Why I'm Bucking the Trend and Not Taking My Fiancé's Name

I'm not married yet -- that's just a few short months down the line -- but I've already made up my mind.
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bride and groom in bright...
bride and groom in bright...

My mom is a Boomer and I'm a Millennial -- two quite different generations -- and yet we both made the decision to keep our maiden names. It isn't shocking that I would follow in my mother's footsteps. What is surprising is that as a Millennial woman, I'm more alone in making this choice than my Boomer mother was.

Recently, I started noticing that my Millennial newlywed girlfriends had opted to take their husbands' names. They weren't the types that are dying to give up their jobs and put on aprons. (Not that there is anything wrong with that.) They had other reasons. "He has a better last name than me. It's shorter and easier to spell," they'd say. Or in the case of the women who were taking on longer more convoluted names from their husbands, they would say, "I just don't want any confusion'" and "I want us to be a team." In each case, the friend had a valid point, so I didn't think much of it at the time. But as more and more of my Gmail contacts started changing, I couldn't help noticing a trend.

Apparently, my focus group of friends was an accurate representation of Millennial women in general: more are choosing to take their husbands' names. According to a New York Magazine article:

For the last two decades, the already small portion of American women who keep their maiden names has been shrinking. The highest that figure got was 23 percent in the nineties. By the early aughts, it had dropped to 18 percent. In 2011, TheKnot.com surveyed 19,000 newlywed women and found that only 8 percent kept their last names.

My first thought was that this was yet another dismaying sign of the death of feminism. Our mothers fought to keep their names, and one diamond ring later we can't wait to hand them back over. But then I remembered that Millennials grew up in historically fragmented families. Not only were their parents divorced, but many lived far away from their core relatives. By taking their husbands' last names, Millennials are not trying to define themselves as anti-equality, they are trying to establish themselves as part of a team and community. They are hyper aware of the prevalence of divorce, and they are taking every precaution they can to battle against it. Hyphenated and different last names were the route their mothers took -- the same mothers who got divorced at massive rates. Instead they are looking to their grandmothers who gladly "teamed up" and stayed married so long they wore out the engravings on their wedding rings. I understand why Millennial women are making this choice. It's just not the right choice for me.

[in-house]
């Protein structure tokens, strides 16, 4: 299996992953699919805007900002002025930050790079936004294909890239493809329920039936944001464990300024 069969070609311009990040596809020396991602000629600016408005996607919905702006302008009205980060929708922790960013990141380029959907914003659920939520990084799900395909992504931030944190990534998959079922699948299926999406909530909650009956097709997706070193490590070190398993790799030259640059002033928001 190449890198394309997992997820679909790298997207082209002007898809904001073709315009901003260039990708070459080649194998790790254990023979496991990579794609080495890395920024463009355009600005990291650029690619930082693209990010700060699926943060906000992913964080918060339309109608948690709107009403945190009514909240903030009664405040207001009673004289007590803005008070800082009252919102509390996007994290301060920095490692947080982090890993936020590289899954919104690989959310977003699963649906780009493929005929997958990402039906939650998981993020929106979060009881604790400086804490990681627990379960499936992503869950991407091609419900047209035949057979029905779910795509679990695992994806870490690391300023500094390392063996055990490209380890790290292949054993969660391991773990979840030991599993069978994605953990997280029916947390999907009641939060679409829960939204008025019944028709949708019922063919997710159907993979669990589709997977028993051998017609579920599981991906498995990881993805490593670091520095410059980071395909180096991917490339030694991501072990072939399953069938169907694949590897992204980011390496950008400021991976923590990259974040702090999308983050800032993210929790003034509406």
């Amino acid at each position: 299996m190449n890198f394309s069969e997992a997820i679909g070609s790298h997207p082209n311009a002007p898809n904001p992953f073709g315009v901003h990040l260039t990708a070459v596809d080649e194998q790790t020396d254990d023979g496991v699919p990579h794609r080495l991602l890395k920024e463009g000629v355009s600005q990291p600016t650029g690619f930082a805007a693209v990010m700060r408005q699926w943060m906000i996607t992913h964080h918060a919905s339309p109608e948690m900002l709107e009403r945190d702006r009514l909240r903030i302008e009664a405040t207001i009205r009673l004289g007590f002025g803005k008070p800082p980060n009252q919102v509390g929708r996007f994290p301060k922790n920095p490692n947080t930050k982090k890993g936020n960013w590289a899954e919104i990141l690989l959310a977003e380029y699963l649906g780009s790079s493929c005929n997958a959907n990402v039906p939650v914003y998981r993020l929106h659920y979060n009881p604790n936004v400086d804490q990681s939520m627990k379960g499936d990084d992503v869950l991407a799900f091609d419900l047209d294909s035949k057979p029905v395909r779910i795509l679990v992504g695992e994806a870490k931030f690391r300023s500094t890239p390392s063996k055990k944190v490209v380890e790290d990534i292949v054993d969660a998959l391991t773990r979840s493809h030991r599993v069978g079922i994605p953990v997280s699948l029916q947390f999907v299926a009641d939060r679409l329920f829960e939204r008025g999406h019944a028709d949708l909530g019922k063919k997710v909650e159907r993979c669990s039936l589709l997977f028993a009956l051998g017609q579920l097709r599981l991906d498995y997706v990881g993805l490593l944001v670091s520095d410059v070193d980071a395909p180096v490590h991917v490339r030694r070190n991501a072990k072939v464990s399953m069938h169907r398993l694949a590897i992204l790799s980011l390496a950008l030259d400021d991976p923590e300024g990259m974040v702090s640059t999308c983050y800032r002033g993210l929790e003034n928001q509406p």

I'm not married yet -- that's just a few short months down the line -- but I've already made up my mind. And when I say made up my mind, I mean that until someone recently asked me if I was taking my husband's name, I had never truly considered the possibility of doing so. (I'm not a name-thief after all!) I'm not keeping my name because of "professional claims." I'm not that advanced in my career that I couldn't just ditch "Standish." I'm not changing my name because it is one of the few things that makes me feel the most "me." Everything else seems fleeting in this unstable and increasingly terrifying world. My job, my house, my clothing... Everything feels like it's just dressing and could be taken away in a snap. But as time alters my body into something unfamiliar and I live check to check, the one thing that I truly feel full ownership over is my name.

Though I'm pretty alone in making this decision, my Millennial friends are understanding. They aren't holding my decision against me or acting like they are "better" wives than I'll ever be. (Though knowing my housekeeping skills, I have no doubt that they are better in most traditional ways.) Interestingly, the person who was the biggest advocate of changing my surname was my mom. "You have so much more autonomy and independence than we did," she told me when I asked her opinion. "We had to fight to be seen as individuals, but now I think it's time for couples to fight to be together." She rightfully pointed out that my fiancé had already compromised so many times to be with me. He moved across the country twice, left jobs, friends, and family behind, and put my career over his. As she talked, I knew she had a point.

That night, I told my fiancé that I'd change my name if he truly wanted me to. He looked at me a bit like he had won a prize and just said, "You shouldn't. If you did, you wouldn't be you."

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